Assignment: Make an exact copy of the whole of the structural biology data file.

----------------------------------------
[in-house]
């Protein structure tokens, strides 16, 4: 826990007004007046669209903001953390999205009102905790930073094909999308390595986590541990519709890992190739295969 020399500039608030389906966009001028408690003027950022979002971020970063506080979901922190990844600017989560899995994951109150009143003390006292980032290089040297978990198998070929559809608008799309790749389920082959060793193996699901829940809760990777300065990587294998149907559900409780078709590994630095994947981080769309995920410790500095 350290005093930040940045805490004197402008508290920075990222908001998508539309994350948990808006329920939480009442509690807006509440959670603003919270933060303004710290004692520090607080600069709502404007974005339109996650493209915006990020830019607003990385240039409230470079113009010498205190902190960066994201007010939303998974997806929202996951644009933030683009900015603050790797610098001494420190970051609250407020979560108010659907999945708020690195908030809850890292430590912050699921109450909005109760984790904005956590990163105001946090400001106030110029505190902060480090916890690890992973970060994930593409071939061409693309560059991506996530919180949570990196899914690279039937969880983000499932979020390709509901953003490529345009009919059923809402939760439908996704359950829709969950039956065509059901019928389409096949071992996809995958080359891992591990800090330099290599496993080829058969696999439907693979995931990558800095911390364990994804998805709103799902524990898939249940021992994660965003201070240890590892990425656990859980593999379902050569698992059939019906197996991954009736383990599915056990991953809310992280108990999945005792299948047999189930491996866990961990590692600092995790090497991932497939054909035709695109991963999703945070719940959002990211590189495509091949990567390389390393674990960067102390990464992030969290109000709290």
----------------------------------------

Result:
[in-house]
């Protein structure tokens, strides 16, 4: 826990007004007046669209903001953390999205009102905790930073094909999308390595986590541990519709890992190739295969 020399500039608030389906966009001028408690003027950022979002971020970063506080979901922190990844600017989560899995994951109150009143003390006292980032290089040297978990198998070929559809608008799309790749389920082959060793193996699901829940809760990777300065990587294998149907559900409780078709590994630095994947981080769309995920410790500095 350290005093930040940045805490004197402008508290920075990222908001998508539309994350948990808006329920939480009442509690807006509440959670603003919270933060303004710290004692520090607080600069709502404007974005339109996650493209915006990020830019607003990385240039409230470079113009010498205190902190960066994201007010939303998974997806929202996951644009933030683009900015603050790797610098001494420190970051609250407020979560108010659907999945708020690195908030809850890292430590912050699921109450909005109760984790904005956590990163105001946090400001106030110029505190902060480090916890690890992973970060994930593409071939061409693309560059991506996530919180949570990196899914690279039937969880983000499932979020390709509901953003490529345009009919059923809402939760439908996704359950829709969950039956065509059901019928389409096949071992996809995958080359891992591990800090330099290599496993080829058969696999439907693979995931990558800095911390364990994804998805709103799902524990898939249940021992994660965003201070240890590892990425656990859980593999379902050569698992059939019906197996991954009736383990599915056990991953809310992280108990999945005792299948047999189930491996866990961990590692600092995790090497991932497939054909035709695109991963999703945070719940959002990211590189495509091949990567390389390393674990960067102390990464992030969290109000709290």